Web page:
While the name Ghost Gun may sound like a toy, it actually refers to something much more serious.
It's a gun that can be made through a 3D printer or other type of machine--unregulated and unregistered.
Recently a new machine, called the Ghost Gunner was released to the public.
The Ghost Gunner can be used to manufacture operational semi-automatic AR-15 weapons. It costs $1,200 and sold out in a matter of days.
For more, Take Two speaks with Adam Winkler, a Professor of Law at UCLA and author of the book, "Gunfight: The Battle over the Right to Bear Arms in America."
What is this device?
They have a milling machine hooked up to a computer and just like a 3D printer it can use software to manufacture this key part of a military-style rifle or what you call lower receiver. So you buy a lower receiver that's already 80 percent completed and you use this machine to add in a few little holes and things and complete the receiver and it becomes just as effective as the kind of firearm you might buy in a gun store.
You make the lower receiver with this milling machine and then buy the other parts of the gun and you can compile it and put it together yourself in your own home.
What do you know about the company behind this device?
The company is called Defense Distributed. It’s a small company that's really becoming a leader in the do-it-yourself gun-making world. Last year the company unveiled the first 3D printed the gun. The guy behind this is a fellow named Cody Wilson, who is a self-described anarchist. And his goal is very much explicitly to undermine the law; to show the state can't control us in a world of technology. He's not just in this for the money. He's on a mission.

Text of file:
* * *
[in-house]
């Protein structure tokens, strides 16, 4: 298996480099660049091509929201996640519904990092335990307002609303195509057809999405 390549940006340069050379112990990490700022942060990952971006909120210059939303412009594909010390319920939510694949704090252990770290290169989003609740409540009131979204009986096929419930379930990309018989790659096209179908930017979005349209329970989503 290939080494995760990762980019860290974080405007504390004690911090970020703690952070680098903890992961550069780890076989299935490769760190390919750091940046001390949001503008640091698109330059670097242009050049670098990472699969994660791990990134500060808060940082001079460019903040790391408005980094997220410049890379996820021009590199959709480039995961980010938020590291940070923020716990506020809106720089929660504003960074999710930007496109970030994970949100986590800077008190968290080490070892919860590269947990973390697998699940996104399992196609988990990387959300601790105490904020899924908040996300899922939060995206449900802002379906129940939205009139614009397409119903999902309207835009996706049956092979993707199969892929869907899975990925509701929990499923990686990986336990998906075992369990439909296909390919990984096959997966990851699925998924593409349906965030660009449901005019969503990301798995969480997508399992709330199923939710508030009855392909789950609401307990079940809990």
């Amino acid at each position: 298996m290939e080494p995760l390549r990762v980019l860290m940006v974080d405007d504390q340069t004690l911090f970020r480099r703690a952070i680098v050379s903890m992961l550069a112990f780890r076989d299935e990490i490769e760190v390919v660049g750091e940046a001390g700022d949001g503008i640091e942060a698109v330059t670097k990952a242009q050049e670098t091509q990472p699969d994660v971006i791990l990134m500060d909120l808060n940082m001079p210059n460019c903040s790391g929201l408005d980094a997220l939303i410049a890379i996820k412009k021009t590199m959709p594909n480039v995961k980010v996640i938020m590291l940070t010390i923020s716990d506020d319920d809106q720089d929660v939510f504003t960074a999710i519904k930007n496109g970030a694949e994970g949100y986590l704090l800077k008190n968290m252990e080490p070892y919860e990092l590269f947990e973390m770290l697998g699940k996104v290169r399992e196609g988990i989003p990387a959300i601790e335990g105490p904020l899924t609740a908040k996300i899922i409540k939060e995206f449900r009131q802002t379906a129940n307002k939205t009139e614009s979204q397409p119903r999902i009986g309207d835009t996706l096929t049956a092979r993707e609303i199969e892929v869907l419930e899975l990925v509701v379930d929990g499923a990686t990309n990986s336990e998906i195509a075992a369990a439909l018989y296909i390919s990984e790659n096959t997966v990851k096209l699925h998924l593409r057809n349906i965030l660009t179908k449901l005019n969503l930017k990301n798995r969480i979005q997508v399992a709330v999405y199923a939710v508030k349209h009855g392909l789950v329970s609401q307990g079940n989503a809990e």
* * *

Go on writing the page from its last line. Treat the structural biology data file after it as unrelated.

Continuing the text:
Doesn't a gun need other parts to complete it?
Yes, the lower receiver is the main operative part that has the firing mechanism and basically mechanics of the firearm. But you need other pieces too. You need a barrel for the bullet, you might need a handle or a trigger. But all of these pieces are easy to buy online and totally lawful to do. Once you combine them with the lower receiver however, they become a firearm.
Where does California law stand on this?
California and federal law allow these guns to be made. Homemade guns are nothing new but this kind of gunsmithing has traditionally required considerable expertise and expensive equipment.
California lawmakers recently tried to crack down on the manufacturer of these ghost guns, but Jerry Brown vetoed the law, saying requiring these homemade guns to have a serial number wouldn't likely reduce gun violence.
What kinds of ethical issues does this raise for you?
It really raises questions about the practicality of gun control laws in a world where people can make their own guns. So much of our gun control is targeting industrial gun makers and licensed gun dealers and using them as the way to close off access to guns by criminals and the mentally ill. It's going to become a lot more difficult … and could provide new avenues for criminals and the mentally ill to get their hands on guns.
As far as concern, there are so many guns out there anyway and if you really want to get a gun you can, right?
That's right. For those in the gun control community really worried about this development it's worthwhile putting it in some perspective. There's already 320 million guns in America and almost 20 million new guns purchased every year. So in light of those numbers, maybe having a few thousand or few hundred thousand self-made guns probably won't make a huge difference in gun violence.
Any chance California lawmakers are going to try to regulate this again?
I don't think California lawmakers are going to try again in the near future because Jerry Brown is in office for a while but we might see more reform efforts at the federal level or in other states.